Enterprise social media: the end of email?

I have always had a love hate relationship with email. On days when I had to wade through hundreds of them, or worse, referee two employees engaged in an email war, the love pretty well disappeared. On those days I wished for a world without email.

So it was with great interest that I read recently of a British Columbia Provincial Government minister who simply refused to use email. In a March 8th, 2016, Vancouver Province article British Columbia premier Christy Clark explained to media that finance minister Mike de Jong simply chose not to use email. According to official government sources, “his (de Jong’s) choice not to receive information or hold conversations by email is a matter of personal preference as a way to manage and prioritize the volume of information his portfolio already entails.” He gets his job done in a most senior leadership position and he does not use email. So it is possible! But is it realistic for the enterprise where communication is key to success? Likely not. If not what is the alternative?

Enterprise Social Media (ESM) is one contender vying to replace inefficient and sometimes embarrassingly public email. Well-known environments such as Facebook, Twitter, and Linked in are useful tools for many companies as a social media outreach tool, but not for internal, sometimes sensitive, communication and collaboration. A number of companies offer enterprise internal communication solutions. One of these, Yammer (which was purchased by Microsoft), is now used as an internal communications and collaboration platform. Among a number of ESM’s providing services to the enterprise are Connections, Socialtext, and Zyncro. There are many others.

Each of these offers some useful tools aimed at facilitating closer and a more community-like communication among company employees. So far though, I do not see any that could be the true replacement for email providing instead a way to engage in productive and efficient communication with individual or teams of employees.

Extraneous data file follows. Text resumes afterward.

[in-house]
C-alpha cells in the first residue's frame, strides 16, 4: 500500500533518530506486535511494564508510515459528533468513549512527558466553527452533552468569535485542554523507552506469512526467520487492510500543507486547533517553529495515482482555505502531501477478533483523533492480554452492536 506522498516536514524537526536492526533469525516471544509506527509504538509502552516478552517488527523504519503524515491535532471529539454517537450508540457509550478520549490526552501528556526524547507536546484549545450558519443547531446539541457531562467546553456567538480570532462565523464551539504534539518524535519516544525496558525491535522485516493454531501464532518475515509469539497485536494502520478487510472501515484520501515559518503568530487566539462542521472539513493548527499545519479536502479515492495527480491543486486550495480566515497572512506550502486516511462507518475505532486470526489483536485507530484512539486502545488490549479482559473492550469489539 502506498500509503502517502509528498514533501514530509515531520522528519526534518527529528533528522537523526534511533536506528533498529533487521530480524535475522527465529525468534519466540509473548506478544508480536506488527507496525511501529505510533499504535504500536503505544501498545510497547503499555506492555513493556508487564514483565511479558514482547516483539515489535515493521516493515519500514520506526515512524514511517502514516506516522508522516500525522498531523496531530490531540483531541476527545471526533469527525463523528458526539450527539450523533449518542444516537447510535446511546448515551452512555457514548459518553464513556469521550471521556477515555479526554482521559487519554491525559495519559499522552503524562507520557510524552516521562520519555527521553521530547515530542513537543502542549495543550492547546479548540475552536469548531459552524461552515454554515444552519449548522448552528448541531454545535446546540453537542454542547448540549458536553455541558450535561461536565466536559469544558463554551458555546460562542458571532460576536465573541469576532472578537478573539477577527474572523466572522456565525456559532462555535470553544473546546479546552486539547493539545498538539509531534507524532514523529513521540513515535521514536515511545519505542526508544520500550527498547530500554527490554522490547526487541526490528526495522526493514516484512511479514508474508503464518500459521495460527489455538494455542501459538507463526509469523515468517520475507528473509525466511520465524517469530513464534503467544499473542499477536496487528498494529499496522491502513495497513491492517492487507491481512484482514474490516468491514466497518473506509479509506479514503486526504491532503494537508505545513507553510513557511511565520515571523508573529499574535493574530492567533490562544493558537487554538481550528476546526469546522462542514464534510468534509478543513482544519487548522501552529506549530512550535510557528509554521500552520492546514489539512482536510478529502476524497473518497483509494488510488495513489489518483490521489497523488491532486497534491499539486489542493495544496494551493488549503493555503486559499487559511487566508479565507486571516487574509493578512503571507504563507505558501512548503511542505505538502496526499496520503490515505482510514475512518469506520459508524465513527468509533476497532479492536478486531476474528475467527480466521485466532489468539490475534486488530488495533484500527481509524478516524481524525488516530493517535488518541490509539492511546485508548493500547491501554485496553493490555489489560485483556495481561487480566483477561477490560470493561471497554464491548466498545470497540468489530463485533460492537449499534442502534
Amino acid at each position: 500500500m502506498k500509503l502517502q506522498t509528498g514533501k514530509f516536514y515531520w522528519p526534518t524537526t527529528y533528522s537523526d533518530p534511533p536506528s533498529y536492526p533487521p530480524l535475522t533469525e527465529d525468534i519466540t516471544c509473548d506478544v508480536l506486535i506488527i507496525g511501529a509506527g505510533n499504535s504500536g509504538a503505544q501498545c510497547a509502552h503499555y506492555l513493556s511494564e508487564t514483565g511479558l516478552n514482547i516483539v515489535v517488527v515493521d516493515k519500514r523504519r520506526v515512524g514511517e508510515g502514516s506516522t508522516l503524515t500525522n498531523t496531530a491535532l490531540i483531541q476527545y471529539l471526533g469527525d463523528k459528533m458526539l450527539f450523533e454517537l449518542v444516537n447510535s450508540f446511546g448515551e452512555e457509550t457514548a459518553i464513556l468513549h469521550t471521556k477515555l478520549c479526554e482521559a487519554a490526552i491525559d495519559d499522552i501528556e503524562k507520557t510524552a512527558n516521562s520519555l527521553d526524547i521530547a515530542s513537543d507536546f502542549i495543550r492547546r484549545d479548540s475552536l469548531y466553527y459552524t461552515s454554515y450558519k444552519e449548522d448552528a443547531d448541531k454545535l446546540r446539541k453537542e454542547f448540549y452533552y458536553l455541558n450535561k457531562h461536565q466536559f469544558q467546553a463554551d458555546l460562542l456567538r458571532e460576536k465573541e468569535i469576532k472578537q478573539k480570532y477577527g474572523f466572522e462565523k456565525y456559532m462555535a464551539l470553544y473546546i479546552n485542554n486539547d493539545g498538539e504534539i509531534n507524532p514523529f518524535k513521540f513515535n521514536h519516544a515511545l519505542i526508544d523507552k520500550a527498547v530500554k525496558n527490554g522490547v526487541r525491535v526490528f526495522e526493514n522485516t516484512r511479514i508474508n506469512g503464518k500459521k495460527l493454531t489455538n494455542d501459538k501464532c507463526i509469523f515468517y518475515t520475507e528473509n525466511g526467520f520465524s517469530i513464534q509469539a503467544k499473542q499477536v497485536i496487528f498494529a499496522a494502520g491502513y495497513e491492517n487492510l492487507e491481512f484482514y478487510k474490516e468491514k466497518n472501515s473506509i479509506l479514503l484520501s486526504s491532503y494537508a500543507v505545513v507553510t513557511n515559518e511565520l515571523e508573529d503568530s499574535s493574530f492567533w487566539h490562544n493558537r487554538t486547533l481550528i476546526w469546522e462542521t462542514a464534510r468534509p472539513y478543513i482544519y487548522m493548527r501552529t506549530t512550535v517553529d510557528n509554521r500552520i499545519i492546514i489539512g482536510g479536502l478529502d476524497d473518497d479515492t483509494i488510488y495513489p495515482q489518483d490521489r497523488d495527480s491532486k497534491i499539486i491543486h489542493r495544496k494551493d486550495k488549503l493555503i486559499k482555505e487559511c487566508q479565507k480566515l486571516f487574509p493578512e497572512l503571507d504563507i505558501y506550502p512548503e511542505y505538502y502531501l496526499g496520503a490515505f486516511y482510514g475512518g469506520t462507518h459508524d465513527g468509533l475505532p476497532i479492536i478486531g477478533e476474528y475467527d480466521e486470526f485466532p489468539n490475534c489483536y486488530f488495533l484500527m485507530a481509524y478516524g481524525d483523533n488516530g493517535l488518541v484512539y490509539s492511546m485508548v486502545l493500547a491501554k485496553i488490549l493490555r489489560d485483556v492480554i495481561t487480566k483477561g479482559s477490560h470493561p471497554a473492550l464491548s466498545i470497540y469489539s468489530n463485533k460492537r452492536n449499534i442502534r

It just so happens that I served as a judge at the 2016 Compass Intelligence Awards held at the CES in January of this year.  At that event I remembered the winner of the Innovative Application of the Year was a “next generation” ESM called Carii, a mobile and web enabled networking platform for crossing the boundaries of communication, collaboration and simplification of business community development. I reached out to Carii CEO Denise Hayman-Loa and asked her what she thought are the biggest challenges and problems today with corporate communications? According to Hayman-Loa,

“some of us remember a time when business was conducted via phone calls and meetings. Then voicemail and group voicemail entered the picture for coordinating with teams on the go. I still remember checking my voicemails at 5:30 am to see if I had to fly to Boston that day! Next up were emails which has led to significant improvements in organizational efficiency — and still does to this day. Email is a great and flexible tool in many ways, and is still very useful. However, as organizations grow, as teams work across boundaries, and as internal and external collaborations become the norm, email has proven to have many limitations for corporate communications and efficiency. For example, email is not confidential (and) there is no reliable history. It doesn’t support productivity or true collaboration because it is difficult to find comments in a trail of emails. It is difficult for new people to join an email trail and get caught up. It is difficult to audit for compliance and regulatory purposes.